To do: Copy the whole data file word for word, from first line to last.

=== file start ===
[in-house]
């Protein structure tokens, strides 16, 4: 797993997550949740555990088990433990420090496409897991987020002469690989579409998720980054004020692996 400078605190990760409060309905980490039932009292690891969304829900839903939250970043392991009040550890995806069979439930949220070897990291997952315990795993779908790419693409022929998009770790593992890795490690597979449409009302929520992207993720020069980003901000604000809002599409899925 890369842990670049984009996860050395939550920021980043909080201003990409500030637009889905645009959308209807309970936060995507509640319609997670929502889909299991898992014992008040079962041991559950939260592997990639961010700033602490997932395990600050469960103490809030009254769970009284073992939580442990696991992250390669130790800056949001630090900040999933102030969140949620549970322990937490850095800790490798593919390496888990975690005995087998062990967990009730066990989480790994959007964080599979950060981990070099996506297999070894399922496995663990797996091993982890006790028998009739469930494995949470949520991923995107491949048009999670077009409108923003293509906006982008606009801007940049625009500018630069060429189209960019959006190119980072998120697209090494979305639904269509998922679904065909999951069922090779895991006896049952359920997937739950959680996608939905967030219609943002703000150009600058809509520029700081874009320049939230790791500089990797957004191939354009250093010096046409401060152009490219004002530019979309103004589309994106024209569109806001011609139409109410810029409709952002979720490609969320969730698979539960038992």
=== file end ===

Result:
[in-house]
């Protein structure tokens, strides 16, 4: 797993997550949740555990088990433990420090496409897991987020002469690989579409998720980054004020692996 400078605190990760409060309905980490039932009292690891969304829900839903939250970043392991009040550890995806069979439930949220070897990291997952315990795993779908790419693409022929998009770790593992890795490690597979449409009302929520992207993720020069980003901000604000809002599409899925 890369842990670049984009996860050395939550920021980043909080201003990409500030637009889905645009959308209807309970936060995507509640319609997670929502889909299991898992014992008040079962041991559950939260592997990639961010700033602490997932395990600050469960103490809030009254769970009284073992939580442990696991992250390669130790800056949001630090900040999933102030969140949620549970322990937490850095800790490798593919390496888990975690005995087998062990967990009730066990989480790994959007964080599979950060981990070099996506297999070894399922496995663990797996091993982890006790028998009739469930494995949470949520991923995107491949048009999670077009409108923003293509906006982008606009801007940049625009500018630069060429189209960019959006190119980072998120697209090494979305639904269509998922679904065909999951069922090779895991006896049952359920997937739950959680996608939905967030219609943002703000150009600058809509520029700081874009320049939230790791500089990797957004191939354009250093010096046409401060152009490219004002530019979309103004589309994106024209569109806001011609139409109410810029409709952002979720490609969320969730698979539960038992």